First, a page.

Our hearts are incredible machines, beating billions of times without pause during the average lifetime.   This remarkable feat is accomplished by a complex web of thousands of interactions across multiple biological layers:


  1. Polymorphisms on the genome influencing gene expression
  2. Genes interacting with one another within individual cells
  3. Cells signaling to one another within the heart
  4.  The heart communicating with other organs in the body.

The Rau lab works to understand these relationships through a combination of high-throughput assays and computational tools.  We work with large genetic reference populations such as the Collaborative Cross or Gene Tissue Expression cohort, applying systems genetics approaches to study how the heart functions and how it can fail.  We identify intermediate phenotypes and the genetic, transcriptomic, and metabolic levels.  We test our predictions using molecular biology and genetics approaches through both in vitro and in vivo systems.  Our insights shed light on how biological information is orchestrated on multiple levels to drive common, complex diseases as well as individual genes and mechanisms that drive phenotypic change.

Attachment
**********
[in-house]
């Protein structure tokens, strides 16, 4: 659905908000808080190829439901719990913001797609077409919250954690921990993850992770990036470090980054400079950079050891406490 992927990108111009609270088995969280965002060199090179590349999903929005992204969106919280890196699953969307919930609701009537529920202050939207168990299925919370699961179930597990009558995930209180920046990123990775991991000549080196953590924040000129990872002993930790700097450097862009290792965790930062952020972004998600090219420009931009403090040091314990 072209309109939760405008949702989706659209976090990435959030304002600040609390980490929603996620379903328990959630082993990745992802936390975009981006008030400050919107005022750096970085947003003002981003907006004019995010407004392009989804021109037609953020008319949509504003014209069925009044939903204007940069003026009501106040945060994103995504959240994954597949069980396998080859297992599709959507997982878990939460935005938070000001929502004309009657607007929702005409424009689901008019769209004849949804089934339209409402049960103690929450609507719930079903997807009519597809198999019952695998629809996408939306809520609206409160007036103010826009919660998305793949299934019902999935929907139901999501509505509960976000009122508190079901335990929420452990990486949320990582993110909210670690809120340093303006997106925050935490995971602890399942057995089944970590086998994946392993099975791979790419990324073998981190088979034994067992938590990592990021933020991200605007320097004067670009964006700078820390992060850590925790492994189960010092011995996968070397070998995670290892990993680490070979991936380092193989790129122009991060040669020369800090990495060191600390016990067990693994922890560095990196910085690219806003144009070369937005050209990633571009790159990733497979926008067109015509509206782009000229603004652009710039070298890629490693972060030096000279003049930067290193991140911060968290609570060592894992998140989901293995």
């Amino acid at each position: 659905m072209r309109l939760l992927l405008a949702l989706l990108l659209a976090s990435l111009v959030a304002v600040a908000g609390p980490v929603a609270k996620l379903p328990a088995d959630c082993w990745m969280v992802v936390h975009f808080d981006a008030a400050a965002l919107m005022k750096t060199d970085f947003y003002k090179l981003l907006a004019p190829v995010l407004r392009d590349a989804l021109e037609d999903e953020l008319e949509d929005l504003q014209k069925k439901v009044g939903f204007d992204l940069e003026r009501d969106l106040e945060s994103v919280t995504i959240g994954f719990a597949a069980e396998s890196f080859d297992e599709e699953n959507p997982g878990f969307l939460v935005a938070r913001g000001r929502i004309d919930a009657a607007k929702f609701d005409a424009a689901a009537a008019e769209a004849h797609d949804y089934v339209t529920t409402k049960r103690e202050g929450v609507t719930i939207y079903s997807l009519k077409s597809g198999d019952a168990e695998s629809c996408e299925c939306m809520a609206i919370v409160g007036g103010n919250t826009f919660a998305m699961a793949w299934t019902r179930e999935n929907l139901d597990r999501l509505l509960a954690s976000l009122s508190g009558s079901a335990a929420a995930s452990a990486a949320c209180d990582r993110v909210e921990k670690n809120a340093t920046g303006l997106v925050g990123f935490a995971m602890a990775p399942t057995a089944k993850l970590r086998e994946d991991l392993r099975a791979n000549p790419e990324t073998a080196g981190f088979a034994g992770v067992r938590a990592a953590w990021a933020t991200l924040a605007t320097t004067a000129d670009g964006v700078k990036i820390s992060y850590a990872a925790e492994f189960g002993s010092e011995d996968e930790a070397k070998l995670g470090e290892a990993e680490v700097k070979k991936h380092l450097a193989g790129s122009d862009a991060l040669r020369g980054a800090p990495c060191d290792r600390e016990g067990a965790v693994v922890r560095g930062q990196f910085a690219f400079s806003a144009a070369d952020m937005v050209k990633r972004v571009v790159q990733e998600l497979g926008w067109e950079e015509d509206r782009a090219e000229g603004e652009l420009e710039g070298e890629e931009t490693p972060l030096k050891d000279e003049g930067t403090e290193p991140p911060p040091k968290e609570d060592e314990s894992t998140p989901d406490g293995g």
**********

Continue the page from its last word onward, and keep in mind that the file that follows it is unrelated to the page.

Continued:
Our lab handbook can be found here